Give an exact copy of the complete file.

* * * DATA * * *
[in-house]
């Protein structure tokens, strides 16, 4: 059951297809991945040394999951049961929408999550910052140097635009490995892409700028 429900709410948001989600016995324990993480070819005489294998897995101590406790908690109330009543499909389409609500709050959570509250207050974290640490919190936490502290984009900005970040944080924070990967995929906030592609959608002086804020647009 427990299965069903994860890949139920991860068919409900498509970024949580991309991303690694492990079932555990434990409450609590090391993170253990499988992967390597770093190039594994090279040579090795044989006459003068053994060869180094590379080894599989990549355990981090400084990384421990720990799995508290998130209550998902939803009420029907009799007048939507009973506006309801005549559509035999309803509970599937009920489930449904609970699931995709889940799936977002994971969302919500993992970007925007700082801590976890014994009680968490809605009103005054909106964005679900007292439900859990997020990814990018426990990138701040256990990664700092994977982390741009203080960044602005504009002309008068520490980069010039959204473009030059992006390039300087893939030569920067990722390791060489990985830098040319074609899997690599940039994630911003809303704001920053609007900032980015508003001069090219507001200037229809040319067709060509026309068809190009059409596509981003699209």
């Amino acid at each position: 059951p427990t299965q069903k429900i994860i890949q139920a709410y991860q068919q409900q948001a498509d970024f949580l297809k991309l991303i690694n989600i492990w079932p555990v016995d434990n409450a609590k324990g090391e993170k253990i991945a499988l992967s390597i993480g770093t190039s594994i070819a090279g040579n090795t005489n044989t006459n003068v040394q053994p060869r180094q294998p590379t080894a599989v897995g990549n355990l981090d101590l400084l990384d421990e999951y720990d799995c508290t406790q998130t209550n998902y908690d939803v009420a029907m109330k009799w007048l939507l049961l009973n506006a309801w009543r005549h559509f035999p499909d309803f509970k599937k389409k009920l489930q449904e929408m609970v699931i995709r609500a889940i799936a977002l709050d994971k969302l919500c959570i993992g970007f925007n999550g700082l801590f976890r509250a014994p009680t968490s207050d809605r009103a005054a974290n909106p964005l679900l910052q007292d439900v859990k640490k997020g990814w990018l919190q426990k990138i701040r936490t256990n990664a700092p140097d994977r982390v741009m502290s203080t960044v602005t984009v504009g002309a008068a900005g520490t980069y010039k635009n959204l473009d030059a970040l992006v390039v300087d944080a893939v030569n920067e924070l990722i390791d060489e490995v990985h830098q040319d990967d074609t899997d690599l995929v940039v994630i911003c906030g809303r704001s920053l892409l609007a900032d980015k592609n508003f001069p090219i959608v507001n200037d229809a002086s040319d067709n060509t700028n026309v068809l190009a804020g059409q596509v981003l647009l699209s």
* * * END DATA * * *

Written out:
[in-house]
């Protein structure tokens, strides 16, 4: 059951297809991945040394999951049961929408999550910052140097635009490995892409700028 429900709410948001989600016995324990993480070819005489294998897995101590406790908690109330009543499909389409609500709050959570509250207050974290640490919190936490502290984009900005970040944080924070990967995929906030592609959608002086804020647009 427990299965069903994860890949139920991860068919409900498509970024949580991309991303690694492990079932555990434990409450609590090391993170253990499988992967390597770093190039594994090279040579090795044989006459003068053994060869180094590379080894599989990549355990981090400084990384421990720990799995508290998130209550998902939803009420029907009799007048939507009973506006309801005549559509035999309803509970599937009920489930449904609970699931995709889940799936977002994971969302919500993992970007925007700082801590976890014994009680968490809605009103005054909106964005679900007292439900859990997020990814990018426990990138701040256990990664700092994977982390741009203080960044602005504009002309008068520490980069010039959204473009030059992006390039300087893939030569920067990722390791060489990985830098040319074609899997690599940039994630911003809303704001920053609007900032980015508003001069090219507001200037229809040319067709060509026309068809190009059409596509981003699209």
């Amino acid at each position: 059951p427990t299965q069903k429900i994860i890949q139920a709410y991860q068919q409900q948001a498509d970024f949580l297809k991309l991303i690694n989600i492990w079932p555990v016995d434990n409450a609590k324990g090391e993170k253990i991945a499988l992967s390597i993480g770093t190039s594994i070819a090279g040579n090795t005489n044989t006459n003068v040394q053994p060869r180094q294998p590379t080894a599989v897995g990549n355990l981090d101590l400084l990384d421990e999951y720990d799995c508290t406790q998130t209550n998902y908690d939803v009420a029907m109330k009799w007048l939507l049961l009973n506006a309801w009543r005549h559509f035999p499909d309803f509970k599937k389409k009920l489930q449904e929408m609970v699931i995709r609500a889940i799936a977002l709050d994971k969302l919500c959570i993992g970007f925007n999550g700082l801590f976890r509250a014994p009680t968490s207050d809605r009103a005054a974290n909106p964005l679900l910052q007292d439900v859990k640490k997020g990814w990018l919190q426990k990138i701040r936490t256990n990664a700092p140097d994977r982390v741009m502290s203080t960044v602005t984009v504009g002309a008068a900005g520490t980069y010039k635009n959204l473009d030059a970040l992006v390039v300087d944080a893939v030569n920067e924070l990722i390791d060489e490995v990985h830098q040319d990967d074609t899997d690599l995929v940039v994630i911003c906030g809303r704001s920053l892409l609007a900032d980015k592609n508003f001069p090219i959608v507001n200037d229809a002086s040319d067709n060509t700028n026309v068809l190009a804020g059409q596509v981003l647009l699209s």